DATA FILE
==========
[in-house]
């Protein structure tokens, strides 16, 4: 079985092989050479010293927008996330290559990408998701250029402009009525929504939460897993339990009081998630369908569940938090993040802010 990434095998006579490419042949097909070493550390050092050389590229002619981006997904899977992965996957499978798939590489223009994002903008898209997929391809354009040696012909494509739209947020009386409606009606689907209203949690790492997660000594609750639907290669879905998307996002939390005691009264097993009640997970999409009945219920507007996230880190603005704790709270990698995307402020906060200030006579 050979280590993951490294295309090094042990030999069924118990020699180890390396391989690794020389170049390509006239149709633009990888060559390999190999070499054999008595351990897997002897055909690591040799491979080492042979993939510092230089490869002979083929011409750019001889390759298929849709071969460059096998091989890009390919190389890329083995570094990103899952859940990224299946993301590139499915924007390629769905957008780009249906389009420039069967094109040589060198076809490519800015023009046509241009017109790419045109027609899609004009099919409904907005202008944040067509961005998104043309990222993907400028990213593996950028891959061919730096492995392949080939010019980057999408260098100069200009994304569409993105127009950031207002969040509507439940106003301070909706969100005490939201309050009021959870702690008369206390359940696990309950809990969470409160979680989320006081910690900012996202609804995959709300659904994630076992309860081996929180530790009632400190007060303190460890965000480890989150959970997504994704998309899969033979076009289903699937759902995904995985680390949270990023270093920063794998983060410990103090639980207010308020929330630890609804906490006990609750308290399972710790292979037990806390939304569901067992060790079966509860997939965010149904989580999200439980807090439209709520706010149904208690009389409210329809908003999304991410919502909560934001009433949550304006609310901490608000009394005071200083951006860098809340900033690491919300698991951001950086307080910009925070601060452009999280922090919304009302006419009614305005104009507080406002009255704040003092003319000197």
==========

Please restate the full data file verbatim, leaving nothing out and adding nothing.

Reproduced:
[in-house]
């Protein structure tokens, strides 16, 4: 079985092989050479010293927008996330290559990408998701250029402009009525929504939460897993339990009081998630369908569940938090993040802010 990434095998006579490419042949097909070493550390050092050389590229002619981006997904899977992965996957499978798939590489223009994002903008898209997929391809354009040696012909494509739209947020009386409606009606689907209203949690790492997660000594609750639907290669879905998307996002939390005691009264097993009640997970999409009945219920507007996230880190603005704790709270990698995307402020906060200030006579 050979280590993951490294295309090094042990030999069924118990020699180890390396391989690794020389170049390509006239149709633009990888060559390999190999070499054999008595351990897997002897055909690591040799491979080492042979993939510092230089490869002979083929011409750019001889390759298929849709071969460059096998091989890009390919190389890329083995570094990103899952859940990224299946993301590139499915924007390629769905957008780009249906389009420039069967094109040589060198076809490519800015023009046509241009017109790419045109027609899609004009099919409904907005202008944040067509961005998104043309990222993907400028990213593996950028891959061919730096492995392949080939010019980057999408260098100069200009994304569409993105127009950031207002969040509507439940106003301070909706969100005490939201309050009021959870702690008369206390359940696990309950809990969470409160979680989320006081910690900012996202609804995959709300659904994630076992309860081996929180530790009632400190007060303190460890965000480890989150959970997504994704998309899969033979076009289903699937759902995904995985680390949270990023270093920063794998983060410990103090639980207010308020929330630890609804906490006990609750308290399972710790292979037990806390939304569901067992060790079966509860997939965010149904989580999200439980807090439209709520706010149904208690009389409210329809908003999304991410919502909560934001009433949550304006609310901490608000009394005071200083951006860098809340900033690491919300698991951001950086307080910009925070601060452009999280922090919304009302006419009614305005104009507080406002009255704040003092003319000197």